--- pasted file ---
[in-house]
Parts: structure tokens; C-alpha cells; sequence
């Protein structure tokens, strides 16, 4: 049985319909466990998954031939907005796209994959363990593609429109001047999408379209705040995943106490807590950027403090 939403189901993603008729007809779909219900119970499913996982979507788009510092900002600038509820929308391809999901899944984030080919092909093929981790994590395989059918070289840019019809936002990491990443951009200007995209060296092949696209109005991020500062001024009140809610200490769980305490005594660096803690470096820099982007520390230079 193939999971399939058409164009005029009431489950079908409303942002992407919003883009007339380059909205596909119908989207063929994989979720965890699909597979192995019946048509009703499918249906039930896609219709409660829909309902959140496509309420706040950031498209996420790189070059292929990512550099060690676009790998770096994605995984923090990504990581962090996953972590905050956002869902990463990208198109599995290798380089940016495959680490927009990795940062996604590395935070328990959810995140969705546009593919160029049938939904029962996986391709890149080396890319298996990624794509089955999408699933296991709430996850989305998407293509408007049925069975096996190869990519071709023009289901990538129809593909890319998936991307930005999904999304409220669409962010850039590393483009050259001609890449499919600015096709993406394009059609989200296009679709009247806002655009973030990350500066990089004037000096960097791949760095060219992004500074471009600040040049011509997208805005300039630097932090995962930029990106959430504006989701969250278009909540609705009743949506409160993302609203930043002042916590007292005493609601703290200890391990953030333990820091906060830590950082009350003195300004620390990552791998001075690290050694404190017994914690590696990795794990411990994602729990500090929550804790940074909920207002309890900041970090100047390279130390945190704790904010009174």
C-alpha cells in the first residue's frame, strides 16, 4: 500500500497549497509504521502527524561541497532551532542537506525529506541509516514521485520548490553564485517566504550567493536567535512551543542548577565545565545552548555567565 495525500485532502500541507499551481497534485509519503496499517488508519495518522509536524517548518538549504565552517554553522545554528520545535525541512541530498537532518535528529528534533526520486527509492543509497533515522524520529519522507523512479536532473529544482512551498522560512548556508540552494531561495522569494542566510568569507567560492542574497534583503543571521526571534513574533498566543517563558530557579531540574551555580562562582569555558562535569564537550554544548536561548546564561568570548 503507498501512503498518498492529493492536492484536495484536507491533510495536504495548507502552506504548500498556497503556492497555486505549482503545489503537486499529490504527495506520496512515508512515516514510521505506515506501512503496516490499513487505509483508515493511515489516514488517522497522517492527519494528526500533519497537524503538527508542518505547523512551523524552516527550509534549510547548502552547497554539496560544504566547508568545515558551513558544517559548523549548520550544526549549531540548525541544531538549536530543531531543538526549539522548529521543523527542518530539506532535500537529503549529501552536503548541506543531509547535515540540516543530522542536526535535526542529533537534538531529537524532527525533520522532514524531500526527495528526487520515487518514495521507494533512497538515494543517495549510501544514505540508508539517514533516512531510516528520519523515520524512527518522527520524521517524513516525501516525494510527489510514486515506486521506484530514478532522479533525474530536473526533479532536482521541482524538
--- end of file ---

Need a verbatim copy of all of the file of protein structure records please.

[in-house]
Parts: structure tokens; C-alpha cells; sequence
């Protein structure tokens, strides 16, 4: 049985319909466990998954031939907005796209994959363990593609429109001047999408379209705040995943106490807590950027403090 939403189901993603008729007809779909219900119970499913996982979507788009510092900002600038509820929308391809999901899944984030080919092909093929981790994590395989059918070289840019019809936002990491990443951009200007995209060296092949696209109005991020500062001024009140809610200490769980305490005594660096803690470096820099982007520390230079 193939999971399939058409164009005029009431489950079908409303942002992407919003883009007339380059909205596909119908989207063929994989979720965890699909597979192995019946048509009703499918249906039930896609219709409660829909309902959140496509309420706040950031498209996420790189070059292929990512550099060690676009790998770096994605995984923090990504990581962090996953972590905050956002869902990463990208198109599995290798380089940016495959680490927009990795940062996604590395935070328990959810995140969705546009593919160029049938939904029962996986391709890149080396890319298996990624794509089955999408699933296991709430996850989305998407293509408007049925069975096996190869990519071709023009289901990538129809593909890319998936991307930005999904999304409220669409962010850039590393483009050259001609890449499919600015096709993406394009059609989200296009679709009247806002655009973030990350500066990089004037000096960097791949760095060219992004500074471009600040040049011509997208805005300039630097932090995962930029990106959430504006989701969250278009909540609705009743949506409160993302609203930043002042916590007292005493609601703290200890391990953030333990820091906060830590950082009350003195300004620390990552791998001075690290050694404190017994914690590696990795794990411990994602729990500090929550804790940074909920207002309890900041970090100047390279130390945190704790904010009174």
C-alpha cells in the first residue's frame, strides 16, 4: 500500500497549497509504521502527524561541497532551532542537506525529506541509516514521485520548490553564485517566504550567493536567535512551543542548577565545565545552548555567565 495525500485532502500541507499551481497534485509519503496499517488508519495518522509536524517548518538549504565552517554553522545554528520545535525541512541530498537532518535528529528534533526520486527509492543509497533515522524520529519522507523512479536532473529544482512551498522560512548556508540552494531561495522569494542566510568569507567560492542574497534583503543571521526571534513574533498566543517563558530557579531540574551555580562562582569555558562535569564537550554544548536561548546564561568570548 503507498501512503498518498492529493492536492484536495484536507491533510495536504495548507502552506504548500498556497503556492497555486505549482503545489503537486499529490504527495506520496512515508512515516514510521505506515506501512503496516490499513487505509483508515493511515489516514488517522497522517492527519494528526500533519497537524503538527508542518505547523512551523524552516527550509534549510547548502552547497554539496560544504566547508568545515558551513558544517559548523549548520550544526549549531540548525541544531538549536530543531531543538526549539522548529521543523527542518530539506532535500537529503549529501552536503548541506543531509547535515540540516543530522542536526535535526542529533537534538531529537524532527525533520522532514524531500526527495528526487520515487518514495521507494533512497538515494543517495549510501544514505540508508539517514533516512531510516528520519523515520524512527518522527520524521517524513516525501516525494510527489510514486515506486521506484530514478532522479533525474530536473526533479532536482521541482524538